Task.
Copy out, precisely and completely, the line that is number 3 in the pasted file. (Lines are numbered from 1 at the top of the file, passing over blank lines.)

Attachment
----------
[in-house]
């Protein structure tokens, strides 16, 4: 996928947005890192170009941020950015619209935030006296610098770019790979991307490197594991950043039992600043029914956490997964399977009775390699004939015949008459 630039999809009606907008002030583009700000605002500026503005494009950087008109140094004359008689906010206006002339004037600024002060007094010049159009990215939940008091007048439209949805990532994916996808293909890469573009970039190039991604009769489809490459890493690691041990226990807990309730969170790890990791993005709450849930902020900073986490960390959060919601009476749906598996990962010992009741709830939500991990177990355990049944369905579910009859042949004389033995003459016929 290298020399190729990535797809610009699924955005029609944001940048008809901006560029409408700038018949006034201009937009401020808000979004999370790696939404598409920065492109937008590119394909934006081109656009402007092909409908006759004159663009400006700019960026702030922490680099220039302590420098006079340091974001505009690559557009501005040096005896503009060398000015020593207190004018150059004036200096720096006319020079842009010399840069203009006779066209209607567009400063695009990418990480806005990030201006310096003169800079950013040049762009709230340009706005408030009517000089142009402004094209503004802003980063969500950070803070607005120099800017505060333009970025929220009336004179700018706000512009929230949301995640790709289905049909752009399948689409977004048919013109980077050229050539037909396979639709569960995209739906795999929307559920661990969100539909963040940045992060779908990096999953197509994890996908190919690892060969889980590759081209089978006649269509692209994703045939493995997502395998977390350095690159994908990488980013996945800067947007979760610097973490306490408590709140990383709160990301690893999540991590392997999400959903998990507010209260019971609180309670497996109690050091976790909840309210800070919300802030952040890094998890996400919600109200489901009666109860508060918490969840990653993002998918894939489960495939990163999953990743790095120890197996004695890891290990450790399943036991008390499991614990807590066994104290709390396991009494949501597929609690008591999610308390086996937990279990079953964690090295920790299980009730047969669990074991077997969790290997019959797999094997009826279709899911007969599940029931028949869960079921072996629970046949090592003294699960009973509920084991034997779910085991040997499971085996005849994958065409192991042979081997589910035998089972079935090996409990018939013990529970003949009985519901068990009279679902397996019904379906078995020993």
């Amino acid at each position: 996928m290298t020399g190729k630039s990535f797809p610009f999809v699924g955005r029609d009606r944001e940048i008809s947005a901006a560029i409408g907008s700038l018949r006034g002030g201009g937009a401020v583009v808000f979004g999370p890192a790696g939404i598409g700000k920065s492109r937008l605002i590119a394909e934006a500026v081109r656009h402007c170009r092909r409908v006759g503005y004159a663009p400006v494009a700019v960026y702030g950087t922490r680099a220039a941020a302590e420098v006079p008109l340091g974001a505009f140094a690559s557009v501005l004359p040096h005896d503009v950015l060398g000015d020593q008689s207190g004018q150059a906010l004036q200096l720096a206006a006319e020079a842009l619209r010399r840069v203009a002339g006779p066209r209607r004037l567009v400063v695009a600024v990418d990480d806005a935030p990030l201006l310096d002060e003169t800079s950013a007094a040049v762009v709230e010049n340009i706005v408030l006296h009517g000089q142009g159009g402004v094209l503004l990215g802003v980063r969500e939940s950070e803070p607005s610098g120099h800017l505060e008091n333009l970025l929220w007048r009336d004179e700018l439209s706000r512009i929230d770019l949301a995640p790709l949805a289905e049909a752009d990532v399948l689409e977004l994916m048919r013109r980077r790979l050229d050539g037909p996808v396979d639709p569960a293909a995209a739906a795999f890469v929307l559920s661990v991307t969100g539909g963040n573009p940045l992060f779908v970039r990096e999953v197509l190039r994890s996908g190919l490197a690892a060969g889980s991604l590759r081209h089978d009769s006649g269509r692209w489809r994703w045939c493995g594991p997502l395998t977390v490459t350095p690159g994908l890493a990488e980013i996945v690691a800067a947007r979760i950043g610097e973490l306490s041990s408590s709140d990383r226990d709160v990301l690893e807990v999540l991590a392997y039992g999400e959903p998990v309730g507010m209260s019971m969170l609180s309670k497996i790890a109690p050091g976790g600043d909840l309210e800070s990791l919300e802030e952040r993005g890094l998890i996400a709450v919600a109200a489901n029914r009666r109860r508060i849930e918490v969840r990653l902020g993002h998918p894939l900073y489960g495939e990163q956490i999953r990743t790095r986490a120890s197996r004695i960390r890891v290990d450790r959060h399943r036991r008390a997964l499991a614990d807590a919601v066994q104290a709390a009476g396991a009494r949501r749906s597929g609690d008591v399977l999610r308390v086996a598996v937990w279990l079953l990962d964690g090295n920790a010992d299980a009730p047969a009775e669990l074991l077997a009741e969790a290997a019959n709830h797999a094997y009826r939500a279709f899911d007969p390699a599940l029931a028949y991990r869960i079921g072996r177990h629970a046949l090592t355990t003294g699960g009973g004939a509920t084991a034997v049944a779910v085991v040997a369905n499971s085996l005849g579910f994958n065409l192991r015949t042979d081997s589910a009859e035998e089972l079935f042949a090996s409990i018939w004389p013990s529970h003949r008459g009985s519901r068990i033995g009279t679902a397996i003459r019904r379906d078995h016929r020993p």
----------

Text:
């Amino acid at each position: 996928m290298t020399g190729k630039s990535f797809p610009f999809v699924g955005r029609d009606r944001e940048i008809s947005a901006a560029i409408g907008s700038l018949r006034g002030g201009g937009a401020v583009v808000f979004g999370p890192a790696g939404i598409g700000k920065s492109r937008l605002i590119a394909e934006a500026v081109r656009h402007c170009r092909r409908v006759g503005y004159a663009p400006v494009a700019v960026y702030g950087t922490r680099a220039a941020a302590e420098v006079p008109l340091g974001a505009f140094a690559s557009v501005l004359p040096h005896d503009v950015l060398g000015d020593q008689s207190g004018q150059a906010l004036q200096l720096a206006a006319e020079a842009l619209r010399r840069v203009a002339g006779p066209r209607r004037l567009v400063v695009a600024v990418d990480d806005a935030p990030l201006l310096d002060e003169t800079s950013a007094a040049v762009v709230e010049n340009i706005v408030l006296h009517g000089q142009g159009g402004v094209l503004l990215g802003v980063r969500e939940s950070e803070p607005s610098g120099h800017l505060e008091n333009l970025l929220w007048r009336d004179e700018l439209s706000r512009i929230d770019l949301a995640p790709l949805a289905e049909a752009d990532v399948l689409e977004l994916m048919r013109r980077r790979l050229d050539g037909p996808v396979d639709p569960a293909a995209a739906a795999f890469v929307l559920s661990v991307t969100g539909g963040n573009p940045l992060f779908v970039r990096e999953v197509l190039r994890s996908g190919l490197a690892a060969g889980s991604l590759r081209h089978d009769s006649g269509r692209w489809r994703w045939c493995g594991p997502l395998t977390v490459t350095p690159g994908l890493a990488e980013i996945v690691a800067a947007r979760i950043g610097e973490l306490s041990s408590s709140d990383r226990d709160v990301l690893e807990v999540l991590a392997y039992g999400e959903p998990v309730g507010m209260s019971m969170l609180s309670k497996i790890a109690p050091g976790g600043d909840l309210e800070s990791l919300e802030e952040r993005g890094l998890i996400a709450v919600a109200a489901n029914r009666r109860r508060i849930e918490v969840r990653l902020g993002h998918p894939l900073y489960g495939e990163q956490i999953r990743t790095r986490a120890s197996r004695i960390r890891v290990d450790r959060h399943r036991r008390a997964l499991a614990d807590a919601v066994q104290a709390a009476g396991a009494r949501r749906s597929g609690d008591v399977l999610r308390v086996a598996v937990w279990l079953l990962d964690g090295n920790a010992d299980a009730p047969a009775e669990l074991l077997a009741e969790a290997a019959n709830h797999a094997y009826r939500a279709f899911d007969p390699a599940l029931a028949y991990r869960i079921g072996r177990h629970a046949l090592t355990t003294g699960g009973g004939a509920t084991a034997v049944a779910v085991v040997a369905n499971s085996l005849g579910f994958n065409l192991r015949t042979d081997s589910a009859e035998e089972l079935f042949a090996s409990i018939w004389p013990s529970h003949r008459g009985s519901r068990i033995g009279t679902a397996i003459r019904r379906d078995h016929r020993p």